Amamoor State Forest Sunshine Coast

Amamoor Creek is a tranquil feature that runs beside Amamoor State Forest’s camping and day-use areas. Photo credit: Trevor Hatfield © Queensland Government

Be inspired: ‘Paw-some’ camping fun for the whole family (and the dog) at Amamoor!

Hate having to start your holiday with a tear-jerking separation from your fur baby? Leaving your dog behind can be ‘ruff’, so don’t let it put a ‘paws’ on planning your next family camping trip! Photo credit: Trevor Hatfield © Queensland Government

Be inspired: Camping with your four-legged friend in South East Queensland

Does your dog love new adventures just like you? There’s no need to leave your pooch pining for you at home when there’s long walks, new smells, and plenty of exploring to be had by your four-legged friend. Photo credit: Trevor Hatfield © Queensland Government

Be inspired: Explore the Sunshine and Fraser coasts—your go-to weekend escapes!

They’re renowned for surf and sun-drenched beaches, and deservedly-so, but take a closer look and you’ll find the Sunshine and Fraser coasts have so much more in store! Photo credit: Adam Creed © Queensland Government

About Amamoor

    Park features

    Platypus are very shy—for a chance to see them sit still and quiet, overlooking the creek at dawn or dusk.

    Platypus are very shy—for a chance to see them sit still and quiet, overlooking the creek at dawn or dusk.

    Photo credit: courtesy Klaus Bergenstrater

    Bauple nut <em>Macadamia integrifolia</em> grows here in one of its largest remaining natural habitats.

    Bauple nut Macadamia integrifolia grows here in one of its largest remaining natural habitats.

    Photo credit: © Ross Naumann, QPWS volunteer

    Yellow-tailed black cockatoos are seen in this forest. Their seed diet includes she-oak and pine tree seeds.

    Yellow-tailed black cockatoos are seen in this forest. Their seed diet includes she-oak and pine tree seeds.

    Photo credit: © Ross Naumann, QPWS volunteer

    Amamoor features dry eucalypt forests with riparian rainforests fringing Amamoor Creek, and plantations of hoop (some of Queensland’s best plantation hoop pine) and bunya pine.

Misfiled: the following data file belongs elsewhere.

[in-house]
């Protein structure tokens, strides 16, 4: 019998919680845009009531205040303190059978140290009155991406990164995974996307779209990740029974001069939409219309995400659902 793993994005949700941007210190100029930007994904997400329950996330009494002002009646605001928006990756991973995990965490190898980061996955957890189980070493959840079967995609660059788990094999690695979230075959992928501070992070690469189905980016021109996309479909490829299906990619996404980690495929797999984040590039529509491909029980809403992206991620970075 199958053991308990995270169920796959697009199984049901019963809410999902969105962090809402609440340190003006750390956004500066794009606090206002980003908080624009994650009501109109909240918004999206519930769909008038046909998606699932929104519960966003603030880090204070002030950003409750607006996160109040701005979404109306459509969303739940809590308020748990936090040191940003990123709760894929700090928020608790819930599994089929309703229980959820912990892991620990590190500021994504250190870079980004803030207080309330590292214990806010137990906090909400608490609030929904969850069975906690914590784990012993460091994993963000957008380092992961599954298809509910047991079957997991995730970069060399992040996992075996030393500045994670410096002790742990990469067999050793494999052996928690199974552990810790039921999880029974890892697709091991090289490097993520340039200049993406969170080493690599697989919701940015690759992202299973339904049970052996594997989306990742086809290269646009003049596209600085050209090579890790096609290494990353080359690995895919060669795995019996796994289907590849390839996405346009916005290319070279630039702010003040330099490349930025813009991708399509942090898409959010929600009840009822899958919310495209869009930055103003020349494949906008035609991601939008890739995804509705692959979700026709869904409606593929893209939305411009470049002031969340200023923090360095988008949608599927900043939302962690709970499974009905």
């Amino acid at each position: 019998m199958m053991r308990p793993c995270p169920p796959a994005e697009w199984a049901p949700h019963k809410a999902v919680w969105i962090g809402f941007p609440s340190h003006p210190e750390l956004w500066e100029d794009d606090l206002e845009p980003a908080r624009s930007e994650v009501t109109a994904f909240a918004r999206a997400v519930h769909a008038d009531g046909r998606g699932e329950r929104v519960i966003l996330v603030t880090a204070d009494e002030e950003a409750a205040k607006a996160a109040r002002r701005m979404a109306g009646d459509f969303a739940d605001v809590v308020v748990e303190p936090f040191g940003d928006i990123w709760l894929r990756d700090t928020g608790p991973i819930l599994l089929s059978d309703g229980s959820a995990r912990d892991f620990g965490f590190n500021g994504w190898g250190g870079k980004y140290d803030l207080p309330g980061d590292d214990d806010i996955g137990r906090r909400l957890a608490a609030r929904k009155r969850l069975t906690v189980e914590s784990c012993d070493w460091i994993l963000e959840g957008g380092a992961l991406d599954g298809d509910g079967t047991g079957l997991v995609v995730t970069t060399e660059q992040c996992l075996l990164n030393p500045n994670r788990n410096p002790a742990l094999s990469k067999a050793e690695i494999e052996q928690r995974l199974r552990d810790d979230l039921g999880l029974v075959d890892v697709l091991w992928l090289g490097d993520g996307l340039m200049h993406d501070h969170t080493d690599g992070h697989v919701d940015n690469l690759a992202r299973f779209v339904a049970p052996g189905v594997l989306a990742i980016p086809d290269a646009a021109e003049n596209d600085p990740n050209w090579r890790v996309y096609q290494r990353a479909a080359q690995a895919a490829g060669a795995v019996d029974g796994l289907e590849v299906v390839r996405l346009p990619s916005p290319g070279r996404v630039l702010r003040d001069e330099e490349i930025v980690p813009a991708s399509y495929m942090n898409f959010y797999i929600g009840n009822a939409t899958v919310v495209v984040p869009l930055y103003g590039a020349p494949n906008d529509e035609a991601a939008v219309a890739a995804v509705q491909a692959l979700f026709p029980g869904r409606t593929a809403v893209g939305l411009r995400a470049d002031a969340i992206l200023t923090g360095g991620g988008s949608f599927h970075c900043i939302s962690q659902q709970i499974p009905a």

The Amama day-use area, Cedar Grove camping area and Amamoor Creek camping area are sited along the picturesque creek that provides important habitat for many animals including several rare and endangered frogs.

    There are excellent locations along the creek to birdwatch and, if you're lucky, spot platypus around dusk and dawn busily foraging for food. Walking tracks provide great options for exploring the forest habitats.

    Rainforest areas here are one of the largest remaining natural habitats for Bauple nut Macadamia integrifolia—the ancestor of commercial macadamia nut trees. As a result of land clearing, this macadamia species is classified as vulnerable. Wild Macadamia integrifolia flowers and fruits provide food for wildlife including yellow-tailed black cockatoos, sulphur-crested cockatoos and native bees.

    Many of the macadamia nuts we eat today are descended from nuts collected near Amamoor in the 1800s. See wild macadamias on the Macadamia walk and visit the Macadamia Conservation Trust website to learn more about macadamias.

    Looking after the park

    The rainforest lined creek features on walks from Amama day-use area, Amamoor State Forest.

    The rainforest lined creek features on walks from Amama day-use area, Amamoor State Forest.

    Photo credit: Ross Naumann, QPWS volunteer

    Help protect our natural resources by leaving no trace of your visit.

    Take all your rubbish out of the forest and dispose of it appropriately at a waste disposal facility on you route or when you get home. Reduce the rubbish you need to carry out by removing excess food packaging before you leave home.

    Keep creeks near camping and picnic areas clean—they are important wildlife habitat and feed into the Mary River and on to domestic water supplies.

    Visiting with a dog? Your dog is permitted at Amama day-use area, Amamoor Creek camping area and Amamoor Creek hiking trail—they must always be on a leash and under control. Always clean up after your dog—collect waste in a secure bag. Pack bags and a suitable storage container so you can take it away and dispose of it responsibly.

    See Caring for parks and forests for more information about protecting our environment and heritage.

    Park management

    The Queensland Parks and Wildlife Service (QPWS) manages the Amamoor State Forest camping and day-use areas and associated walking tracks under the Forestry Act 1959.

    The majority of the forest in this area, including the hoop and bunya pine plantations, are managed by HQPlantations.

    Tourism information links

    For more information about activities, tours and accommodation in this region, contact:

    Gympie Region Visitor Information Centre
    www.visitgympieregion.com.au
    Lake Alford, Bruce Highway, Gympie QLD 4570
    Phone: 1800 444 222
    Email: tourism.info@gympie.qld.gov.au

    Visit Noosa information centres
    www.visitnoosa.com.au
    Phone: (07) 5430 5000 or 1300 066 672 (within Australia)
    Email: info@visitnoosa.com.au

    Visit Sunshine Coast information centres
    www.visitsunshinecoast.com
    Phone: 1300 847 481 (within Australia)
    Email: visit@visitsunshinecoast.com

    For tourism information for all regions in Queensland see Queensland Holidays.